Maria Kefalas is no stranger to grief.
In 2012, her youngest daughter Calliope, who goes by the nickname “Cal,” was diagnosed with a fatal degenerative neurologic disease called metachromatic leukodystrophy (MLD). Cal, a toddler at the time, was not expected to live beyond the age of six.
“She is defying the odds and we have learned to live with this diagnosis now for nine years,” Kefalas told the Child Neurology Foundation in a recent interview.
MLD, a rare genetic disorder in the same family as Tay-Sachs and Canavan diseases, affects the brain and nervous system. Within months, Cal lost the ability to walk, talk and feed herself. She started having seizures.
Listen to Maria Kefalas describe her daughter Cal’s diagnostic journey:
That same year of Cal’s diagnosis, Kefalas’ husband was diagnosed with blood cancer. He passed away in 2020.
Despite all that her family has faced, Kefalas is also no stranger to miracles.
“People who lead safe, comfortable lives – as much as I wish I could have been one of them – often don’t get to experience remarkable things,” she said.
Heartbreak And Hope
Kefalas, MA, PhD, is the author of numerous books and articles and a professor at Saint Joseph’s University in Philadelphia. She recently published a memoir about her experiences and the remarkable journey her family has been on, called Harnessing Grief: One Mother’s Quest for Meaning and Miracles. Her book tells a story of heartbreak, hope and using hardship as a force to do good for others.
“Once the worst thing had happened – once I was broken into a million pieces – I realized that there was nothing left for me to be scared of,” she said.
“I became convinced that I could do anything because I wasn’t afraid of failure.”
When Cal was diagnosed, there was no cure and few options. A year later, there was a break-through in the first generation of gene therapies for neurodegenerative disorders.
Suddenly, there was hope.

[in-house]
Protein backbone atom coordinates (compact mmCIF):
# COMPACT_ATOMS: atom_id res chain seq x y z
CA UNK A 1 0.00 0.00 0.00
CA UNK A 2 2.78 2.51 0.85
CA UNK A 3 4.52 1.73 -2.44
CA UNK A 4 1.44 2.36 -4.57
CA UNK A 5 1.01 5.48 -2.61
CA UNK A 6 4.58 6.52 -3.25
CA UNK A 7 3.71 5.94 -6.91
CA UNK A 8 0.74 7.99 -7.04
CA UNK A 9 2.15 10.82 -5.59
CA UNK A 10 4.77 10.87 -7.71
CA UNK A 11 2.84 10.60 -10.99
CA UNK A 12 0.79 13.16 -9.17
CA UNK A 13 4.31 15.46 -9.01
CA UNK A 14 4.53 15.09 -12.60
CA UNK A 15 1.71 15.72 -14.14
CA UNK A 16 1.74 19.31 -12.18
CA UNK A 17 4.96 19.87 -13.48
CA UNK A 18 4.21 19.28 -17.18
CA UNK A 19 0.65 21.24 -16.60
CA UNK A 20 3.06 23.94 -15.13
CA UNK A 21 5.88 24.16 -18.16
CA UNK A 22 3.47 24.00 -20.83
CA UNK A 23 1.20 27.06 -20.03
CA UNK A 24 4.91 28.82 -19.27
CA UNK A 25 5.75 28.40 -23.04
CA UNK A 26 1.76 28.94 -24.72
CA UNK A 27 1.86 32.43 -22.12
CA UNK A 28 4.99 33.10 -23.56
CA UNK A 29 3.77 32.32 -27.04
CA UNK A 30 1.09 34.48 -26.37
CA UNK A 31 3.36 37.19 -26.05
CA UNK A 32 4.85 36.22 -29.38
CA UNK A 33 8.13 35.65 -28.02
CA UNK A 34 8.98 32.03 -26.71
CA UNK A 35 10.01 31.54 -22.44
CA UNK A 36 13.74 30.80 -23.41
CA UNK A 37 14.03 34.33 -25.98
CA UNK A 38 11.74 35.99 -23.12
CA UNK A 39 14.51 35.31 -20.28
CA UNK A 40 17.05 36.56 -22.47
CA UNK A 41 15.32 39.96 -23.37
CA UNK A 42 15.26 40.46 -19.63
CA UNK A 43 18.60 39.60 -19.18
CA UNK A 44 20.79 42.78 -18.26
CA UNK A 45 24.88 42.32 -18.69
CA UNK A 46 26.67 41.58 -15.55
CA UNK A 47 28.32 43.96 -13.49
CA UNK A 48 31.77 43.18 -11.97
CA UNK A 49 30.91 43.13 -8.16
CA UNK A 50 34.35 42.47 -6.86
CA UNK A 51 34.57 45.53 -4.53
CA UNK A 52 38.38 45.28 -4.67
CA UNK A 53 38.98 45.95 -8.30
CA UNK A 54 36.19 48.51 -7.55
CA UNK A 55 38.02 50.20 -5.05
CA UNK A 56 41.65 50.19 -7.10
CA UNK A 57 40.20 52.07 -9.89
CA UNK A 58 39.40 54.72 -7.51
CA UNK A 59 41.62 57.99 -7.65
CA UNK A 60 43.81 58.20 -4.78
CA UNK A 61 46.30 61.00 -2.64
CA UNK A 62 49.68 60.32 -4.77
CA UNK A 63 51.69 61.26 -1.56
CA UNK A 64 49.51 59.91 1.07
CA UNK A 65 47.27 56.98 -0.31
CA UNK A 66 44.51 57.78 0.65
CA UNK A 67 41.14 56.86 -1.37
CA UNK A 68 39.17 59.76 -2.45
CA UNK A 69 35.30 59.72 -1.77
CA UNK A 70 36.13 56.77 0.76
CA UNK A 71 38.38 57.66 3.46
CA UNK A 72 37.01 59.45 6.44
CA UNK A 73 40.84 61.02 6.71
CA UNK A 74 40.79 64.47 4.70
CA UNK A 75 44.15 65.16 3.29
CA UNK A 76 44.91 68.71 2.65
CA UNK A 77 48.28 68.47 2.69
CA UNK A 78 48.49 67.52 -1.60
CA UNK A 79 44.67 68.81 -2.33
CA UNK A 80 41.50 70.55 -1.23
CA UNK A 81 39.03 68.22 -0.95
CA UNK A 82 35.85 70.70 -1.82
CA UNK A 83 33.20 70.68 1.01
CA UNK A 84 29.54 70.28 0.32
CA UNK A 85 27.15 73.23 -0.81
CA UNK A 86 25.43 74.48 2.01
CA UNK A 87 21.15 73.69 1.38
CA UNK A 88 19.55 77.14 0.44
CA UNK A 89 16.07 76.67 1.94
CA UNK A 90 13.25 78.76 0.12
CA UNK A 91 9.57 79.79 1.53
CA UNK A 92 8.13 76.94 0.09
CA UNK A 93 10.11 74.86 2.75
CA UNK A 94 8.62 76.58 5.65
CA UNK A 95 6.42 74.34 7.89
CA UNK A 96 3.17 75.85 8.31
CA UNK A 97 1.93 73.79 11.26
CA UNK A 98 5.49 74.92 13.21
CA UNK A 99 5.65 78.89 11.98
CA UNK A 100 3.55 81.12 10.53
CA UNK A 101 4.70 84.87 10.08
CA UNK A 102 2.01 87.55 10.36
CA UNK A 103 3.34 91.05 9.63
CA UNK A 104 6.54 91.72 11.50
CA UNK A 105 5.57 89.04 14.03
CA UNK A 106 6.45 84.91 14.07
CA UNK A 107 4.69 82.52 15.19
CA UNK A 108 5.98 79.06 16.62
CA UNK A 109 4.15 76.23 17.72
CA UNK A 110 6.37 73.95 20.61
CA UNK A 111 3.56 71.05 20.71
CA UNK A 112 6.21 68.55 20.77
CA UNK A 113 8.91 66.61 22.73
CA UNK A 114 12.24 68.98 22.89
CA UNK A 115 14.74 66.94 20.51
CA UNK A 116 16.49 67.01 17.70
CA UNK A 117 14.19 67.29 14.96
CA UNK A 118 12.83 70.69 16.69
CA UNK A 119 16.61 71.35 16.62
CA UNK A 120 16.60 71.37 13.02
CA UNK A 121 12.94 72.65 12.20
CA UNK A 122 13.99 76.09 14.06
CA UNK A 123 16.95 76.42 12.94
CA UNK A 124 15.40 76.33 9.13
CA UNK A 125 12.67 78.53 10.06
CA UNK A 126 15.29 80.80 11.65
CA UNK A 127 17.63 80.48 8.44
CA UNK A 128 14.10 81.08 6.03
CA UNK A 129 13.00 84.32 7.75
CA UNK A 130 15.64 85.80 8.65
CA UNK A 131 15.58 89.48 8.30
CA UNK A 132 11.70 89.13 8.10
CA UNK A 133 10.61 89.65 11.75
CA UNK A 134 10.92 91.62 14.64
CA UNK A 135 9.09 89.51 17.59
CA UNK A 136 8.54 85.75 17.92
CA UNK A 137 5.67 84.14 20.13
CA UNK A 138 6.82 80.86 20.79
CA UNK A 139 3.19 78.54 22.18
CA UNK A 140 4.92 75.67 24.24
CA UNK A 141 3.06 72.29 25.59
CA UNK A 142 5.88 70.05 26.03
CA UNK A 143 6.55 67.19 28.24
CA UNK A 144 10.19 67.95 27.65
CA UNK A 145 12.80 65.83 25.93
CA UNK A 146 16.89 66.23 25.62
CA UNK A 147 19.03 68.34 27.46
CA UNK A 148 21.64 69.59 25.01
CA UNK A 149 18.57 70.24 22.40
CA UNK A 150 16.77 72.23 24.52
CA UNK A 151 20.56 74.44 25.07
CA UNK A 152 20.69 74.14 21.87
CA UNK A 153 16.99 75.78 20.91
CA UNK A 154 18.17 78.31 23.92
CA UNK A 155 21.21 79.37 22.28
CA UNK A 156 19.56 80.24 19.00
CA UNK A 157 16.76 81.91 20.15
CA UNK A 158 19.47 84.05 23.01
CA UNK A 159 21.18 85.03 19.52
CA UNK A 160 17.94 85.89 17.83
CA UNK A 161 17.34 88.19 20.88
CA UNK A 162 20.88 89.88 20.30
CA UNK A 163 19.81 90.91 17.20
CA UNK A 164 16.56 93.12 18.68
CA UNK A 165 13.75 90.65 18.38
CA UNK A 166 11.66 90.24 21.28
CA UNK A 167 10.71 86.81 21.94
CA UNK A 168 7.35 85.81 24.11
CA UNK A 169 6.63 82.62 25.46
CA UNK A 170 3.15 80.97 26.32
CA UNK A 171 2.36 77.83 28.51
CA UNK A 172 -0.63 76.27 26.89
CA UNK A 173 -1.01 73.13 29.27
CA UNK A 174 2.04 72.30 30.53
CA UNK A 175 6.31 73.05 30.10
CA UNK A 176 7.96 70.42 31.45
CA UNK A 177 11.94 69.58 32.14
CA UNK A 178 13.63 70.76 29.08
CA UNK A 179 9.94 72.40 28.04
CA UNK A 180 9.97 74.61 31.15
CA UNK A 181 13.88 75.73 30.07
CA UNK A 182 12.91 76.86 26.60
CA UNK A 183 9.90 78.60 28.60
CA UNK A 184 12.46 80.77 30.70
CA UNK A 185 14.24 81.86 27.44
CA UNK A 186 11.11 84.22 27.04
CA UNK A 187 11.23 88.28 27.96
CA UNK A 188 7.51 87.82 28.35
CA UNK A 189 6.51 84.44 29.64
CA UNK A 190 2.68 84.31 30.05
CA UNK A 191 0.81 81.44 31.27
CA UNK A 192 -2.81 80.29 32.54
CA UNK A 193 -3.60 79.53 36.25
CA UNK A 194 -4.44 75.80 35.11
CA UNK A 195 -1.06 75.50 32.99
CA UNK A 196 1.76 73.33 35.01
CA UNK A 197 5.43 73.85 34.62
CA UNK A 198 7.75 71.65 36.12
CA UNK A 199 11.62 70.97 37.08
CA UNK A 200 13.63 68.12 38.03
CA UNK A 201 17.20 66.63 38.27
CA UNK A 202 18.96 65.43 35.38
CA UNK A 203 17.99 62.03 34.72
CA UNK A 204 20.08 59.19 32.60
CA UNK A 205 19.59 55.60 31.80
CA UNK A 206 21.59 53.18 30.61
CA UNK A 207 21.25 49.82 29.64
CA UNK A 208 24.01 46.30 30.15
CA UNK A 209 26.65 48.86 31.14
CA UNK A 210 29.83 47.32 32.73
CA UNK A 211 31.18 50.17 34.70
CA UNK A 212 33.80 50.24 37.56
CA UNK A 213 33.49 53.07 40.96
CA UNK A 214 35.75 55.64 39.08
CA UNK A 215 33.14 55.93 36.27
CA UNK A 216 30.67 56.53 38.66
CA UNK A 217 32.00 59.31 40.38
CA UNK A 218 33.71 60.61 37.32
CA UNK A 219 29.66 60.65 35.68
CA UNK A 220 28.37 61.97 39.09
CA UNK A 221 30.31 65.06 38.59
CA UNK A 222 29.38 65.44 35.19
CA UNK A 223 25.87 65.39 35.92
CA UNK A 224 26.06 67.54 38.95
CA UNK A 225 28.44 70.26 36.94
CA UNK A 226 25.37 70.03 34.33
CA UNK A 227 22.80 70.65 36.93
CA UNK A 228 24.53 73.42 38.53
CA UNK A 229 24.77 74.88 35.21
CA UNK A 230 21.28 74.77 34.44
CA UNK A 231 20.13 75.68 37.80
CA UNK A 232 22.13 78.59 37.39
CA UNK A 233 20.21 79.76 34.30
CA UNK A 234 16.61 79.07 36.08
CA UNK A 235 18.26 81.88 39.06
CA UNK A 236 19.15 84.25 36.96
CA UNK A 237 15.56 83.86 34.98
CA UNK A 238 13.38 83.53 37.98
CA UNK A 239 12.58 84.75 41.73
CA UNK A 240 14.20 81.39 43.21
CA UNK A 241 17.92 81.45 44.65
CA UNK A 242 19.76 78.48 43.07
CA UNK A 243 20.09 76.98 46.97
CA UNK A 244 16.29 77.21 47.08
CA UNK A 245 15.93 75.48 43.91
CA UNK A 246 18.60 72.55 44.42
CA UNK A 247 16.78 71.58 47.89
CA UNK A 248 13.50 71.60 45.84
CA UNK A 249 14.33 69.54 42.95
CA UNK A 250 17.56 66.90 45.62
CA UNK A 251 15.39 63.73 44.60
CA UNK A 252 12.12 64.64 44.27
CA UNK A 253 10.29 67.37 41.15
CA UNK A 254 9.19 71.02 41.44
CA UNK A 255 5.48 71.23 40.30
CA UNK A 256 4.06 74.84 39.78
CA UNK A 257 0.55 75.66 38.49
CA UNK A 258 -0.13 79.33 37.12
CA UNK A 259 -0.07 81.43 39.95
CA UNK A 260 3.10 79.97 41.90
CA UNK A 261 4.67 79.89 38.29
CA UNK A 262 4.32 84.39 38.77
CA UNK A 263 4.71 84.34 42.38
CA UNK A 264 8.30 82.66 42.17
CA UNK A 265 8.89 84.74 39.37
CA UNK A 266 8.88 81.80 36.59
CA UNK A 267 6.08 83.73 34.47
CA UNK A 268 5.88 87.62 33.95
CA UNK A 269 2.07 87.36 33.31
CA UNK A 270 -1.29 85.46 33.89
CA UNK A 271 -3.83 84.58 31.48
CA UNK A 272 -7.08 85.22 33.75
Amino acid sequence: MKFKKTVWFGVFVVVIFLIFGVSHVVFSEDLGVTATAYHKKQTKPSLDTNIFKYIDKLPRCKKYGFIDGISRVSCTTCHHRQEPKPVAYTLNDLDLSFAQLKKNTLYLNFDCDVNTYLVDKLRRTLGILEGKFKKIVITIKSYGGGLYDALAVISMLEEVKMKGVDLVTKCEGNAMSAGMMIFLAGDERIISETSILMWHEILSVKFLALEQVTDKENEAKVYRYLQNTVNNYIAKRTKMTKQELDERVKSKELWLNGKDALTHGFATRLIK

“It’s like having a front row seat to the biggest medical breakthrough in a generation. People will win Nobel prizes for this work,” Kefalas said.
Listen to Maria Kefalas share what it’s like being on the forefront of this medical breakthrough:
‘The Best Kept Secret In Medicine’
Cal won’t benefit from this breakthrough though. The therapy can only prevent damage, it cannot reverse the disease.
But for children who are diagnosed with MLD before symptom onset, through newborn screening or detected in an older sibling with the genetic disease, the future can look very different. If it’s caught early enough, gene therapy can prevent MLD.
“Gene therapy for neurodegenerative disorders is the best kept secret in medicine – if this was oncology, it would have been on the front pages of every newspaper in the world,” Kefalas said.
“This moment for pediatric neurology is akin to the oncology world in the 1980s. This is an absolutely pivotal moment; we will look back and see the field completely reimagined.”
From Parent To Global Advocate
Although her daughter can’t be saved, that hasn’t stopped Kefalas. When she speaks about gene therapy, her excitement is palpable. Her belief is powerful.
“I’ve really come to believe that advocacy shouldn’t be motivated by the idea that you are going to help your child,” she says. “Big picture, long-term advocacy requires an understanding that your child won’t necessarily benefit from the work that you do.”
A year into the family’s journey with MLD, Cal’s at-the-time-nine-year-old brother suggested selling cupcakes to help raise money for children like Cal. What started as a small community bake sale has morphed into global patient advocacy for gene therapy.
The family has sold 50,000 cupcakes so far and helped send children with the genetic predisposition to develop MLD to Milan for the gene therapy clinical trial.
Their fundraising helped established the nation’s first Leukodystrophy Center of Excellence, located at the Children’s Hospital of Philadelphia where Cal was first diagnosed. The family also founded two non-profits: the Calliope Joy Foundation and Cure MLD.
Kefalas, now a nationally recognized parent advocate for gene therapy, has spoken at the National Institutes of Health (NIH), National Organization For Rare Disorders (NORD), and the U.S. Food And Drug Administration (FDA).
Maria Kefalas reflects on her family’s journey. Listen to her insights and thoughts here:
She sees multiple areas where advocacy for gene therapy is needed: to improve access, to increase awareness and to change the diagnostic journey.
“Medical miracles are literally waiting around the corner as long as we start to hook up diagnostics to the new therapies – this 21st century medical breakthrough can’t work without 21st century diagnostics,” she says.
When it comes to her own ground-breaking advocacy work, Kefalas is modest.
“I’m always trapped by the paradox of the fact that I hated that this happened and yet I don’t want to be the person that I used to be,” she said.
“If you have the courage to be present in the lives of children like my daughter, children who are facing a death sentence, they will teach you the meaning of life.”